He said, ‘If we angle the shot slightly, there should be room for both of you. It’ll be a squeeze.’ He took a piece of chalk from his pocket and drew two lines on the floor.

‘What about keeping the mike further back?’

‘No. We want it close in when Hugo hits the guard. Viewers nowadays know all about karate chops. They like to hear them as well as see them. All right everyone. I’m going upstairs. We’ll give it a dry run first time.’

‘I wish they’d heat these bloody studios properly,’ said the Unspotted Lotus.

 

‘It’s no good, Sam,’ said Philippa Hayes-Borton. ‘It’s just not on. It’s not that I’m against it personally. In fact, I’m on your side. You know how I had to fight to get the last thirteen for you.’

‘The last series got good ratings.’

‘They’ve all had good ratings. From number one down to number seven.’

‘Then why not keep on with it?’

‘I’ll tell you why, Sam. It’s because television’s growing up. And people are growing up with it. Nowadays, they’ve got to feel themselves involved. This Tiger character lives in a dream world.’

‘Most people live in dream worlds,’ said Sam. He realised that he was up against it, but he wasn’t going to give up without a fight. His private opinion of Philippa Hayes-Borton was that she was a bitch. And not even an attractive bitch, with her square face and her grey hair, which seemed to be tinged at the edges with yellow from the countless cigarettes she smoked. But since she was head of series, she had to be played up. And Sam, as an agent, had to do most of the playing. It was how he earned his ten per cent.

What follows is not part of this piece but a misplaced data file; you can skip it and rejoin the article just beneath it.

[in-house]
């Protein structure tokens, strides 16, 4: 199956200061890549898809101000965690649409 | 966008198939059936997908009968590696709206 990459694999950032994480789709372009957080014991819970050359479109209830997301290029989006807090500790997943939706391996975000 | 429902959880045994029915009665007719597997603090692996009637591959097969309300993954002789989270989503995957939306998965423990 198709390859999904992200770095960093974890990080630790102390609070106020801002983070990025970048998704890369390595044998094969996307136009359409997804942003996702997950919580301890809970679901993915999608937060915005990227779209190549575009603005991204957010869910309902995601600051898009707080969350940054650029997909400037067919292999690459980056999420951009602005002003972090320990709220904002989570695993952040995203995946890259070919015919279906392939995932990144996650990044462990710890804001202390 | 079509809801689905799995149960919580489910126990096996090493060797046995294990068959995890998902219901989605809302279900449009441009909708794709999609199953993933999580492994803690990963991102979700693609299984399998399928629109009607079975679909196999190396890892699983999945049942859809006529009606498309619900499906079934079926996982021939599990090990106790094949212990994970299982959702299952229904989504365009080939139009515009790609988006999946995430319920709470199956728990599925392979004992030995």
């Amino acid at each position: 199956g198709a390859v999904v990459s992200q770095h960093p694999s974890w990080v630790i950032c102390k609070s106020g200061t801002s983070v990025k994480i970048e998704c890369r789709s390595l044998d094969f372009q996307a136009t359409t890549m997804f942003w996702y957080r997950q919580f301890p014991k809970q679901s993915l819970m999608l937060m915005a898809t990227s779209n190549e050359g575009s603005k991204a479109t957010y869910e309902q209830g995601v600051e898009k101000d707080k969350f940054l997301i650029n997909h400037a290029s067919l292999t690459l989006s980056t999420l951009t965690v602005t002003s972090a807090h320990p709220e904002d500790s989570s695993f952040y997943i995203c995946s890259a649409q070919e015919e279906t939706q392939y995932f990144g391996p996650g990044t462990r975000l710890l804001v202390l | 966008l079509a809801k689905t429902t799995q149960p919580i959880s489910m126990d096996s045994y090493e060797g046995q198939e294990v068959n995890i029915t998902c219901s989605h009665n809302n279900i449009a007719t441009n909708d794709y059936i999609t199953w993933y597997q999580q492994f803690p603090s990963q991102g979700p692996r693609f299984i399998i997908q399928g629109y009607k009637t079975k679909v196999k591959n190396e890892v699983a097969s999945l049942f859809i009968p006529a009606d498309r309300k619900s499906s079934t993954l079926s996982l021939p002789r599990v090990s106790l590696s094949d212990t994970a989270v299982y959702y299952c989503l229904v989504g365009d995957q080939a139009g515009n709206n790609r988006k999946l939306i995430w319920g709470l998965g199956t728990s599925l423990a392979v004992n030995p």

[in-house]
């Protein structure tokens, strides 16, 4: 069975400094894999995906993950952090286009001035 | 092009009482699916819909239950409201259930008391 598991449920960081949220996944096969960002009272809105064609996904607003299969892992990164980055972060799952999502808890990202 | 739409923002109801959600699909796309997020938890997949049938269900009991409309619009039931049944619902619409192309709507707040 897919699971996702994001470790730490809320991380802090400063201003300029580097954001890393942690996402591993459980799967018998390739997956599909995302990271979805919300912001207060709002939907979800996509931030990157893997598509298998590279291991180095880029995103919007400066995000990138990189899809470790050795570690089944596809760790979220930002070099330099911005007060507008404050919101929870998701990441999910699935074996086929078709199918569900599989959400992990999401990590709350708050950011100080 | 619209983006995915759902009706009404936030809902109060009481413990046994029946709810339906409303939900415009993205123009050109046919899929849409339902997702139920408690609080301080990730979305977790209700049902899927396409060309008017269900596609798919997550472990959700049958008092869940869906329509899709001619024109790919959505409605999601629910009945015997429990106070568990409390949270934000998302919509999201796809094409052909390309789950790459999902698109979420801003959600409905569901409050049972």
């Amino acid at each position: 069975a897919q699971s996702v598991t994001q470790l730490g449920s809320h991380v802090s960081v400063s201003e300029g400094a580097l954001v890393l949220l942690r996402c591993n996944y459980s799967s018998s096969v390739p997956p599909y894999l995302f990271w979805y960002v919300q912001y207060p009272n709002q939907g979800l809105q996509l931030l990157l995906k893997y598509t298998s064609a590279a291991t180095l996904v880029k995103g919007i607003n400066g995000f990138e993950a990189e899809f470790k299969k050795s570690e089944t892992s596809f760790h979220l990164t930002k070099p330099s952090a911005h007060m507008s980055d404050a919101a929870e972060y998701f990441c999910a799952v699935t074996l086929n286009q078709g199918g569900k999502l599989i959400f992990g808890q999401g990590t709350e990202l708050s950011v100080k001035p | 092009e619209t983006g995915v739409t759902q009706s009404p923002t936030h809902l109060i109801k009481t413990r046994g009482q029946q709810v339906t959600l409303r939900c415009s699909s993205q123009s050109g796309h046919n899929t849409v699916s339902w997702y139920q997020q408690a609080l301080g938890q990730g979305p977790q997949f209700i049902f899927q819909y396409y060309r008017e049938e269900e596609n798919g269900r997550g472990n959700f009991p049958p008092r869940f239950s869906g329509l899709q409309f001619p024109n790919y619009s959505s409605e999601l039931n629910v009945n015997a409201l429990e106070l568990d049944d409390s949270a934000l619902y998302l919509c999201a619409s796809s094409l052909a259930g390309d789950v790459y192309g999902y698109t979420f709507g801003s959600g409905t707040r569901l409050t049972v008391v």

He said, ‘In a balanced programme there’s room for all sorts.’

‘Do you think I haven’t told them that? I like Hugo. He’s a good actor. And he’s got a big following. It’s the series that’s wrong, not him.’

‘Suppose we told the script-writers to up-date the series.’

Miss Hayes-Borton shook her heavy grey head so emphatically that her swinging grey hair nearly knocked the cigarette out of her mouth.

She said, ‘You’re talking nonsense, Sam. And you know it. Look. We’ve had – how many? Seven times thirteen. Ninety-one episodes. That means the Tiger has rescued ninety-one girls and knocked out ninety-one villains. Mostly foreigners. There’s hardly a member of the United Nations hasn’t contributed at least one villain. The series is set hard. Set in concrete. If you tried to modernise it you’d crack it wide open.’

Sam didn’t bother to argue with this, because he knew it was true. Like the seasoned campaigner he was, he shifted his ground and said, ‘What do you suggest?’